… then nips out into the cornfield behind the house for yet another wank. While she’s gone, Udo – who’s convinced that he knows her from somewhere – roots through her effects. Predictably, he discovers a massive dildo. Meanwhile two louts in ridiculous loon pants have discovered Hayden playing with herself in the corn-field and are busy raping her. Hayden feigns acquiescence, only to lull her attackers into a false sense of security, then she grabs their shot-gun and blows them away (clearly JKC had The Straw Dogs very much in mind, a parallel underscored by the casting of Susan George-substitute Hayden and the House On Straw Hill variant title.) Back at the house, she resumes her dictation duties as if nothing has happened.
Udo gets drunk and starts to display paranoid tendencies, ranting about the demands made on him by editors and publishers, claiming that people are out to get him. After further weird flash-back sequences he makes a heavy pass at Hayden, but she seems content to let her fingers do the walking. Udo raves some more about how tough it is being a sensitive artist and phones Richmond, asking her to come back. When she does it’s only to end up spending more time in bed with Hayden than with her hubby.
Taking a bath, Richmond discovers the body of Udo’s housekeeper (Patsy Smart) in the airing cupboard and is then herself stabbed by a mystery assailant … except that there’s no mystery about the identity of the killer. It is of course Hayden, who now trains her rifle on Udo and reveals that her husband is the dead guy whose work was ripped off (another major non-surprise.) She pursues him into the corn-field and is just about to blow his brains out when one of the rapists she shot earlier (“Little Youth” played by Karl Howman, subsequently of sit com and soap-sud commercial semi-fame) leaps out of that corn to stab her before finally dropping dead himself. Kier is left a gibbering wreck, contemplating the Shakesperian stack of dead bodies littering his estate… that should give him something to write about!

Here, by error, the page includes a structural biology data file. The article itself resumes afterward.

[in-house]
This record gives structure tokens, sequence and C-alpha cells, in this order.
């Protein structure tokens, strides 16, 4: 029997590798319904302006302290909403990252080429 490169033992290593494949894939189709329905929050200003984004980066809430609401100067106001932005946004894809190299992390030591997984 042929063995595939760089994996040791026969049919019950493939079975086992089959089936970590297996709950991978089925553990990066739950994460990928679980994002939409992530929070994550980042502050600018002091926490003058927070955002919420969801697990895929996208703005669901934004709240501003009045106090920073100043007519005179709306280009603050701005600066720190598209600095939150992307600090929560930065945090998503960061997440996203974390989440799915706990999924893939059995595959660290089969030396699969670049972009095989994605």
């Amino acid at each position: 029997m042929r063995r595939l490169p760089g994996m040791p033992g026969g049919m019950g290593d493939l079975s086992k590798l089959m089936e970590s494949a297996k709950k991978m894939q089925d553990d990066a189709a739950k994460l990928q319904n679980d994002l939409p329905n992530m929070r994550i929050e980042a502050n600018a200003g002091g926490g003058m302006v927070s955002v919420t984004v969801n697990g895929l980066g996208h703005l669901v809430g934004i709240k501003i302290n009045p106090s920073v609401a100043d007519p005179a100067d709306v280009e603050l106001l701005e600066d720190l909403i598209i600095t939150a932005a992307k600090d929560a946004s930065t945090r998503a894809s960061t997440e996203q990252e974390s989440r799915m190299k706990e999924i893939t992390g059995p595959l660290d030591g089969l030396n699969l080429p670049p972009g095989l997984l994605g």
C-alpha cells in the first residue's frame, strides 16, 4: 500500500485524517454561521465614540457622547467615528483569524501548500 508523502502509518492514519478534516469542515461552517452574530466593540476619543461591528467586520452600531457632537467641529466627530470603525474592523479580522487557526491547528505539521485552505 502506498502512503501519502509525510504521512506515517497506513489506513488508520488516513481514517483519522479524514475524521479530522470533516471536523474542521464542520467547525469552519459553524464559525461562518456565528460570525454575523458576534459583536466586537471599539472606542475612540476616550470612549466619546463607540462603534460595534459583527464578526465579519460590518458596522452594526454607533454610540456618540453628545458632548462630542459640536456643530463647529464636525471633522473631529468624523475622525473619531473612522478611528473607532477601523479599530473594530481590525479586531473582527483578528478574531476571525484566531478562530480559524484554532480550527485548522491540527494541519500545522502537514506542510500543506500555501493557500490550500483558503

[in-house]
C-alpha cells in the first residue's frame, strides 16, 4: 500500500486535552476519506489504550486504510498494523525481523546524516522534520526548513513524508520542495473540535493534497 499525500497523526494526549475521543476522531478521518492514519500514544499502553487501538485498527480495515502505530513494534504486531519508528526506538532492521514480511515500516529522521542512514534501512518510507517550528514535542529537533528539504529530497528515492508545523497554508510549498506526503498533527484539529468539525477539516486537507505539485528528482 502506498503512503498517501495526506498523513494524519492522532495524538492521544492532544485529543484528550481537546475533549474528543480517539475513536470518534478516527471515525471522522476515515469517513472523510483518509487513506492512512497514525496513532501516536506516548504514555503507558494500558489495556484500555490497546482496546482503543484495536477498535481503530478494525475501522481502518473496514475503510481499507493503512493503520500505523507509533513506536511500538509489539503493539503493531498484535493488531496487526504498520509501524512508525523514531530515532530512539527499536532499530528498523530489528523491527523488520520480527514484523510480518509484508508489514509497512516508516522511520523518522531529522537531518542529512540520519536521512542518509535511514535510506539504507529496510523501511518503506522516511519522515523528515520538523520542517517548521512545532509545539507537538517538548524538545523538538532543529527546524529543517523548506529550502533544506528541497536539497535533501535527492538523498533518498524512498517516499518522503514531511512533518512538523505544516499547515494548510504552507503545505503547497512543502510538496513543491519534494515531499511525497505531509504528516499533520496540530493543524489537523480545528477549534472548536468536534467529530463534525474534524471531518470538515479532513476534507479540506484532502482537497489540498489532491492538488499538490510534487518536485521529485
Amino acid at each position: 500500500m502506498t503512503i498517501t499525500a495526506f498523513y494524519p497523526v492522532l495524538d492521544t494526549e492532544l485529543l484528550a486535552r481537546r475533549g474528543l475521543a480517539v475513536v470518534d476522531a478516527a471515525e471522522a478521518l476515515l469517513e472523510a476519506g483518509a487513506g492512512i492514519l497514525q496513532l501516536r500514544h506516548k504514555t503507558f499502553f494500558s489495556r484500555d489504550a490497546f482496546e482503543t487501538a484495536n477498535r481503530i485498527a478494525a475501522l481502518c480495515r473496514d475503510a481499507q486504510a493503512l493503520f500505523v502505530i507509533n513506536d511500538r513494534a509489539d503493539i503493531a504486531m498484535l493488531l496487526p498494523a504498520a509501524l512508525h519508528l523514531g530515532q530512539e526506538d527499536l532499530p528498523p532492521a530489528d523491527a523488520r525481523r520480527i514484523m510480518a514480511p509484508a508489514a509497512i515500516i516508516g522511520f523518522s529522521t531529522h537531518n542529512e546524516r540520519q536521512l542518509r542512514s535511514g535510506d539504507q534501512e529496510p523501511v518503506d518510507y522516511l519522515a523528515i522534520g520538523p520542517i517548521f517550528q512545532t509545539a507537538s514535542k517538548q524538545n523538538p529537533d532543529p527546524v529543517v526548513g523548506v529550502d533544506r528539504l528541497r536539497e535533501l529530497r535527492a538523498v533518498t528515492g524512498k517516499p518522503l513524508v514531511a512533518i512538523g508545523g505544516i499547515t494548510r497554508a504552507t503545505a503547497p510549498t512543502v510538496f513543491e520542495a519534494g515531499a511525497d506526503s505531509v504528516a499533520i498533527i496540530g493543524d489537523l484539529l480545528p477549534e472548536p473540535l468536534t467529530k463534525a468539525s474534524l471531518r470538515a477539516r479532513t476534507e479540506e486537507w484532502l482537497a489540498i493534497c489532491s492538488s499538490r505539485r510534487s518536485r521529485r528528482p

A pre-titles card explains that with the elements declining fast, Severin raided three different prints to mount this restoration job which still looks a little ropey in places but will stand, when future alien visitors sift through the cultural detritus of our long dead civilisation, as the definitive edition of House On Straw Hill.
The bonus materials they’ll enjoy include a trailer, a short interview with Hayden in which she expresses enthusiasm for everything she ever appeared in with the explicit exception of Exposé and a commentary track, moderated by Jonathan Sothcott, with Kenelm Clarke and his producer (and uncredited editor / 2nd unit director… it’s also revealed that it’s Smedley-Aston’s photo which Hayden spends much of the picture, er, de-stressing over.) It’s an informative chat (during which none of the participants spurn any chance to chuckle over Linda’s self-love scenes and the film’s frequent outbreaks of “lesbotics”) though nobody seems to have any idea why more than one character feels the need to don rubber gloves before indulging in rumpy-pumpy (the safe sex message really isn’t getting across to some people!) Mention is made of the remake that was being touted for a while, though thankfully that moment of madness seems to have passed.
As well as THOSH on both BD and DVD you get a bonus disc incorporating parts 1 and 2 of David Gregory’s masterly “video nasties” exposé Ban The Sadist Videos and the featurette Censors Working Overtime, in which David “Reprobate” Flint takes the Torquemadas of Soho Square to task. The copy that Severin’s Carl Daft scared up for me also seems to bear James Kenelm Clarke’s autograph on its sleeve. Thanks, Carl.
… and yes, I do believe that this one did, on occasion, play The Scala.